But the Warriors are playing their best basketball at the end of the season. Rookie center James Wiseman ended up hurting the Warriors’ defensive scheme with his youthful mistakes, so his injury was actually a help to their current play. And Curry has gone supernova, averaging 37 points per game over the last month.
Overall, though, the Jazz should have the ability to overpower the Warriors at full strength. With Mike Conley and Donovan Mitchell available to break the Warriors’ switching scheme, things should go better than they did on May 10. And the Jazz’s league-best bench should wildly outplay Golden State’s bench full of two-way and G League players. It may not be easy, but the Jazz would definitely be favored to come out on top.
Jazz vs. Grizzlies
The Jazz vs. the upstart Grizzlies would have the classic feel of a top seed vs. a bottom seed kind of matchup: the Jazz clearly the favorites to win in four or five games, but a chance to introduce the younger team to the playoffs for runs to come.
Ja Morant is a special player, but his lower shooting percentages mean that the Jazz could play their usual defense against him. Dillon Brooks can score, but isn’t really a threat to hurt the Jazz like other secondary scorers in the league. Jonas Valanciunas, Kyle Anderson? The Jazz have shown an ability to defend these players well and easily in games past.
Meanwhile, the Jazz could run their traditional offense. Valanciunas is a credible pick-and-roll defender, but not a great one. Donovan Mitchell should be able to score easily, and Mike Conley would feel comfortable playing games in Memphis.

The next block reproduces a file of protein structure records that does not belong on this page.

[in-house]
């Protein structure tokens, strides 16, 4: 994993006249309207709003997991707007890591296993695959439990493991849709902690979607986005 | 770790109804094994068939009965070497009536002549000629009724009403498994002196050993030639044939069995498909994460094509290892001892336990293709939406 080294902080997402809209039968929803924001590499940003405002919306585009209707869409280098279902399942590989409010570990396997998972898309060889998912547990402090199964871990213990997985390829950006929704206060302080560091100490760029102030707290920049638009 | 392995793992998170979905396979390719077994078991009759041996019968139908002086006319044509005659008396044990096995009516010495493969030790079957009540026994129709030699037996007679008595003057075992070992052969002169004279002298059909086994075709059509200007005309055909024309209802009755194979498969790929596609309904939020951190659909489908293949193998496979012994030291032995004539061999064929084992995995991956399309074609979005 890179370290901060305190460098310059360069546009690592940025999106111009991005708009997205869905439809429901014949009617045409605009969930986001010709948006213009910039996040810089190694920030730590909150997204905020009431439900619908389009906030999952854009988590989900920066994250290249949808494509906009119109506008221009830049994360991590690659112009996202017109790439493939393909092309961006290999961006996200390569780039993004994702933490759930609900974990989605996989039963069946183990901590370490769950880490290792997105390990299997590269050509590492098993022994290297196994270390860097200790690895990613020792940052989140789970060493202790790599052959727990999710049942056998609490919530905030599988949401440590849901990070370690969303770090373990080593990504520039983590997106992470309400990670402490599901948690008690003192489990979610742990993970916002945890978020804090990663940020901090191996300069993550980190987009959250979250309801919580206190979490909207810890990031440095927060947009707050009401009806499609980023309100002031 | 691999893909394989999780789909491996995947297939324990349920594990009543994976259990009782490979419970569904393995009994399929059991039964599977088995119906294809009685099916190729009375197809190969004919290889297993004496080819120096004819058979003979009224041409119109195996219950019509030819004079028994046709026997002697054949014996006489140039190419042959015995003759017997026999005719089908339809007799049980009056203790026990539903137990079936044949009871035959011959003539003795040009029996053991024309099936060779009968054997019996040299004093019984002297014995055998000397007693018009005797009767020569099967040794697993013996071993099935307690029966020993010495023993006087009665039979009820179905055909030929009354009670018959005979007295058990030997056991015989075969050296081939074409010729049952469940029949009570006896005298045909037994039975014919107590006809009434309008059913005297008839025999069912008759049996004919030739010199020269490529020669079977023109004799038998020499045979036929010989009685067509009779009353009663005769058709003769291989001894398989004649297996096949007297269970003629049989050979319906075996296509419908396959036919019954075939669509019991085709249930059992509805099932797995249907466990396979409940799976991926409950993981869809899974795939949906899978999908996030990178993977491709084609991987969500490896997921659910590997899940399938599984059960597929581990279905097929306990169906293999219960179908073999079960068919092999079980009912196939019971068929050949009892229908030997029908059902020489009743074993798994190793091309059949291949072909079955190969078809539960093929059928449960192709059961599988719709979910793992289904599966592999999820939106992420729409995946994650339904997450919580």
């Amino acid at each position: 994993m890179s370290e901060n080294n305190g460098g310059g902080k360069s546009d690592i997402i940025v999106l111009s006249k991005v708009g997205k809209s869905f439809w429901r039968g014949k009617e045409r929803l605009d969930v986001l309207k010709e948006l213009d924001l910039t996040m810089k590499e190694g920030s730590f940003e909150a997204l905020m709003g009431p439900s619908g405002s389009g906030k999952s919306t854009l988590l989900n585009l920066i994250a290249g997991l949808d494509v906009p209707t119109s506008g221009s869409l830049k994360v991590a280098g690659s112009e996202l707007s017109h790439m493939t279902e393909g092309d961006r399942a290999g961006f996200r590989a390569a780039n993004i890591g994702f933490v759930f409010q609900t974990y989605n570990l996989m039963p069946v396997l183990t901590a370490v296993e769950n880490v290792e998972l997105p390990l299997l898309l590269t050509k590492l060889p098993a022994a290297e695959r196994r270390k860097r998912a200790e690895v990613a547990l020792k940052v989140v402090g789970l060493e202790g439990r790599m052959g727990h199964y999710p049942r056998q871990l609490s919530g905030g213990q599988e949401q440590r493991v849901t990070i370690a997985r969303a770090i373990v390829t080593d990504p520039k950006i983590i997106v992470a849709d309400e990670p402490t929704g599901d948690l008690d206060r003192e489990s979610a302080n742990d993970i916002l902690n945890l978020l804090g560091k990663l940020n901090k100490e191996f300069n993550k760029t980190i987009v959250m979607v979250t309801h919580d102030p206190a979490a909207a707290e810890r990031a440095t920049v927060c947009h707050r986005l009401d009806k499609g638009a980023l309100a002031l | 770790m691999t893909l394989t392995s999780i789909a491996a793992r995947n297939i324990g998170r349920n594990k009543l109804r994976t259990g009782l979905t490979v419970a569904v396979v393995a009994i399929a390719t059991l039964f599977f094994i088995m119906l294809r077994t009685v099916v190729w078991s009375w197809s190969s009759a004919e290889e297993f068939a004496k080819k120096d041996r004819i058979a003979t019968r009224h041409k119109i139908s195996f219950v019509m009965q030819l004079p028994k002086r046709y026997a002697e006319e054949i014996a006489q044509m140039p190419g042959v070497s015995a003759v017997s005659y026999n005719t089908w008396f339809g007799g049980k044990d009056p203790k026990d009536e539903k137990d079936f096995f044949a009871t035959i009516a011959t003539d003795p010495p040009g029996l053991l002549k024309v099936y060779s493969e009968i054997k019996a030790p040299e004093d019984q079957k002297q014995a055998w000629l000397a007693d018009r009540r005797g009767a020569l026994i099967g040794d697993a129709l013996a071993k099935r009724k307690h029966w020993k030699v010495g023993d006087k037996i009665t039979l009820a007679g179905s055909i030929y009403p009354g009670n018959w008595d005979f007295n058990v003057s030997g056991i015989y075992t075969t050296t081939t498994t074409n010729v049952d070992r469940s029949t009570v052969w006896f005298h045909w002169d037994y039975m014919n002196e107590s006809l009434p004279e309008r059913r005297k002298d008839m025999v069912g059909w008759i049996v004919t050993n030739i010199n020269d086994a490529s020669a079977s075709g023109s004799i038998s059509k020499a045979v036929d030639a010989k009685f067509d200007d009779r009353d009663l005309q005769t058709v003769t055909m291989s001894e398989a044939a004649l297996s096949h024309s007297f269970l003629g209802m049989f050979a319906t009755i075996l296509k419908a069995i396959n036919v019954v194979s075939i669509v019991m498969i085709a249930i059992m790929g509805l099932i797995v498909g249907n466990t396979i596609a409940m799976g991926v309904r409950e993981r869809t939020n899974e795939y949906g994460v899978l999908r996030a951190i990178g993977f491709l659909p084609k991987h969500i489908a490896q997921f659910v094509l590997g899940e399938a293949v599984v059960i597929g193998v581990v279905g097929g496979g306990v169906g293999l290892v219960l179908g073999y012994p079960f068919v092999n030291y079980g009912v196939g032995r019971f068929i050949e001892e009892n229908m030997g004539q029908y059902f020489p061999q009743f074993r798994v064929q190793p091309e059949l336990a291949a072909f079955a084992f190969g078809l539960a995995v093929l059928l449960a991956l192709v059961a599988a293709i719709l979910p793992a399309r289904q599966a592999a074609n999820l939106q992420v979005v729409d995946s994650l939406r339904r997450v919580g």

The Jazz are just the toughest potential matchup for the Grizzlies, and the regular season shows it. Remember, in March, when the Jazz played the Grizzlies three times in a week, all wins? The Grizzlies won the three games leading up to that series, and the four games afterward. It’s just they ran into the buzz saw Jazz, a problem they couldn’t solve.
[Read more: Complete Utah Jazz playoff coverage]
Jazz vs. Spurs
The Spurs currently sit below .500, but have a chance to make the playoffs. The problem, for them, is that they’re not coming into the playoffs at 100%: USA World Cup national team member Derrick White is not expected to return this season, according to head coach Gregg Popovich.
In the end, that means a lot of reliance on DeMar DeRozan to have huge scoring nights at efficient rates. But the Jazz showed last week that they could contain DeRozan in the midrange while still getting out and stopping the rest of the Spurs’ offense. The Jazz came away with two easy wins.
In the end, the Jazz can just contain too much of the perimeter penetration of guys like Keldon Johnson, Dejounte Murray and Lonnie Walker — all with not superlative athleticism, perhaps a little susceptible to the wily ways of the Jazz’s defenders. And while Jakob Poeltl has shown himself to be a legitimate NBA starting center, there’s nothing he does that Gobert can’t easily sweep aside.
Perhaps a hot shooting night from DeRozan could get the Spurs a win; Spurs fans at the AT&T Center are also very good and might push their team to improved heights in the playoffs. But again, the Jazz just have much, much more talent than the Spurs, stuck in between eras of their franchise as they are.